Polish band XificurK return with a blacker-than-black metal EP, 1410.
The band is a duo who think that Black Metal has gone soft and wants to reinforce the underpinnings, labeling their own work Blackest Metal. They certainly are committed to the themes that surrounded the early movement in the genre, I can attest to that. The music carriers the requisite heaviness and also offers a notable variety in instrumentation and tonal execution. The Metal Archives record the band members as being Sitre De Sitirin (drums, bass, and keys) and Temira De Temirin (vocals, guitar, and drums).
You can hear church bells ringing and the steps of someone walking on hard ground as the song opens. Voices from the crowd outside subside when the door is closed and a gentle refrain takes up, followed by a solitary voice singing in devotional tones, Gregorian chants. The metal kicks in at the two minute mark, coarse and ravaging. Just past the midway point, keys take over as the foundational instrument and the feeling goes over to eerie and, even more, somber. The metal returns for a final battle, and we are walked out on gentle notes. That is how the EP begins, “Vilthaaen.”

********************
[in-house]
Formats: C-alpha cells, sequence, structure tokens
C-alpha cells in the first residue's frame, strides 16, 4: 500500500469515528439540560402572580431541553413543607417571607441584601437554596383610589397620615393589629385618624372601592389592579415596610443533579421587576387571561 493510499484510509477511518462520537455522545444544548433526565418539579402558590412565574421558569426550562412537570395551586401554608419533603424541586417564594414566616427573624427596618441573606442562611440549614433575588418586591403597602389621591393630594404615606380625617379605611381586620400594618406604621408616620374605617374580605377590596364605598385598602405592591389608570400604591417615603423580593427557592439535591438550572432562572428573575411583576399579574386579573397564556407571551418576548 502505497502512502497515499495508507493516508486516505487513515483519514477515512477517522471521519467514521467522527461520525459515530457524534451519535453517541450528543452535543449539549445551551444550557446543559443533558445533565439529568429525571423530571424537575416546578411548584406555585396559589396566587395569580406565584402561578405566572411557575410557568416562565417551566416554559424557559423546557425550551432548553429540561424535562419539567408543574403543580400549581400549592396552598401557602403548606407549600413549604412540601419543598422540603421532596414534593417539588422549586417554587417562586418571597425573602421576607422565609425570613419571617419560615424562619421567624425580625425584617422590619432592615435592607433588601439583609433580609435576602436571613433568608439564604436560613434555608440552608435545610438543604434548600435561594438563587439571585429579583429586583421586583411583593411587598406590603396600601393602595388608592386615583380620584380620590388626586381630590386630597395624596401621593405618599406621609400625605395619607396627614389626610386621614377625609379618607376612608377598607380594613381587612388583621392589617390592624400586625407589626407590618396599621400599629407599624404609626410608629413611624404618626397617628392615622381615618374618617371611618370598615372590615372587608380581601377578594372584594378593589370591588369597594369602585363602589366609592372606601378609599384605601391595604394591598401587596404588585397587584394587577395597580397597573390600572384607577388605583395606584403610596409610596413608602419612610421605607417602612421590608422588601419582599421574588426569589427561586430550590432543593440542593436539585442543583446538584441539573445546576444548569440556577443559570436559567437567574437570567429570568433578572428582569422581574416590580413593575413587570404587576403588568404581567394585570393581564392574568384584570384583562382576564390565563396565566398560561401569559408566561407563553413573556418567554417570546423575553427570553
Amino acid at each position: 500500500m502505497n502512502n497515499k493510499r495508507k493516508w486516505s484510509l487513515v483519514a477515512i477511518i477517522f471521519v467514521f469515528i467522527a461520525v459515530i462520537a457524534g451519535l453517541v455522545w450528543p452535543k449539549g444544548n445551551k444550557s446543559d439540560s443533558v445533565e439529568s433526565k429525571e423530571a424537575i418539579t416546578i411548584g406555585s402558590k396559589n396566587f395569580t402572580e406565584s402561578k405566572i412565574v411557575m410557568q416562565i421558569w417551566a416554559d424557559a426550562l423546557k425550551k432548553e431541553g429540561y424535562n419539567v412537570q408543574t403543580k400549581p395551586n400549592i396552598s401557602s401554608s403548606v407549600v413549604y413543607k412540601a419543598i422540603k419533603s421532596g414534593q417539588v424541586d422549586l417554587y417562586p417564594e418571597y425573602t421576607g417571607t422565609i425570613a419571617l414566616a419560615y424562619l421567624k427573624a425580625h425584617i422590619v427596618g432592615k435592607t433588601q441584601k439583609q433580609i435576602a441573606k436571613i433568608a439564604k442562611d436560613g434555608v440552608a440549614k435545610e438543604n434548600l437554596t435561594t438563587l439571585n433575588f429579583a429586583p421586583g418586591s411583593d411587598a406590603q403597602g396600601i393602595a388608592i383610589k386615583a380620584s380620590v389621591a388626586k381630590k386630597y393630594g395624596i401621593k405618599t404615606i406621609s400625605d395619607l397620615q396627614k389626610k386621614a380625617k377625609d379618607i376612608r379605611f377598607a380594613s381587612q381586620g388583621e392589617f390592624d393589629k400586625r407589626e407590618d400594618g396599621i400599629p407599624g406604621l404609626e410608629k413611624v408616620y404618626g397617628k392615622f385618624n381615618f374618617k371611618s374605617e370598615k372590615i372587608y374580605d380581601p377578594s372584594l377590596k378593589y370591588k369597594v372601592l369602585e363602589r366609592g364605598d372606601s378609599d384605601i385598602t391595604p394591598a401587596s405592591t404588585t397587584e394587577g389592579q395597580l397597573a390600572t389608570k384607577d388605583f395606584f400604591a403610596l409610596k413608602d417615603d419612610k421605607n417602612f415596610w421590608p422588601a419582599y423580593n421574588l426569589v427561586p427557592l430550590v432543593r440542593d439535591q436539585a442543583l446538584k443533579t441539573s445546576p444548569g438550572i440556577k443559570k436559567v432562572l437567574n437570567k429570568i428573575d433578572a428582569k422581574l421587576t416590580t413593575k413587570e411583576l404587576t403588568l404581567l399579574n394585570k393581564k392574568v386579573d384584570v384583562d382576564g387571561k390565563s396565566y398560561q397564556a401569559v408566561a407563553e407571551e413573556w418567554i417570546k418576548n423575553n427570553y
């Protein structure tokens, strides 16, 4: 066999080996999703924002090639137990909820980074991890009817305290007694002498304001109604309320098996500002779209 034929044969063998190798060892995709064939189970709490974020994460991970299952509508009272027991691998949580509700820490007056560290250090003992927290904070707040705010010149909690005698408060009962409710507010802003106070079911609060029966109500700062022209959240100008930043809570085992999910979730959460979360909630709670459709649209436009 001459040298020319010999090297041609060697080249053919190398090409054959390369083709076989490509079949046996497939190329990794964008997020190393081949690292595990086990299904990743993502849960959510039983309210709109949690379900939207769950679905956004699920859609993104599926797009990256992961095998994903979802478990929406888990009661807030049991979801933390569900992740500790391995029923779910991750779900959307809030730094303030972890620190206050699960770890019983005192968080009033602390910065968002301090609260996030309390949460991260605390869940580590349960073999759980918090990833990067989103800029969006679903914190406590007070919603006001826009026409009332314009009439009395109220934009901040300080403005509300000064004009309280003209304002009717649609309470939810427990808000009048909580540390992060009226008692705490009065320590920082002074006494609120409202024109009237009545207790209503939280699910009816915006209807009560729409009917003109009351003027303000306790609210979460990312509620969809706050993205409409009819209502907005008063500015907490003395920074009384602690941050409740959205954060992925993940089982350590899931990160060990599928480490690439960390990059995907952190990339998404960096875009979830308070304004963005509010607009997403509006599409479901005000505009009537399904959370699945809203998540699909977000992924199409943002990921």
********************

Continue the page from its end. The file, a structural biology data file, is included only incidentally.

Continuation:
“Durmak” is next, followed by “Donabad” and then “Tasna.” There is a driving, story-telling element to the way the music progresses in each song that exists outside of the lyrics. The soundscape generated inhabits a three dimensional space, and in any particular direction it is nonlinear but followable. The compositions take unexpected turns while holding the line on the precept thereby generating reliability and ingenuity simultaneously. Listen to it twice (at least) to soak in the nuance and receive the transference. It is heavy, penetrating Black Metal. Recommended.
The digital version of 1410 is available now and a very limited edition cassette will be out from Void Wanderer on March 31st.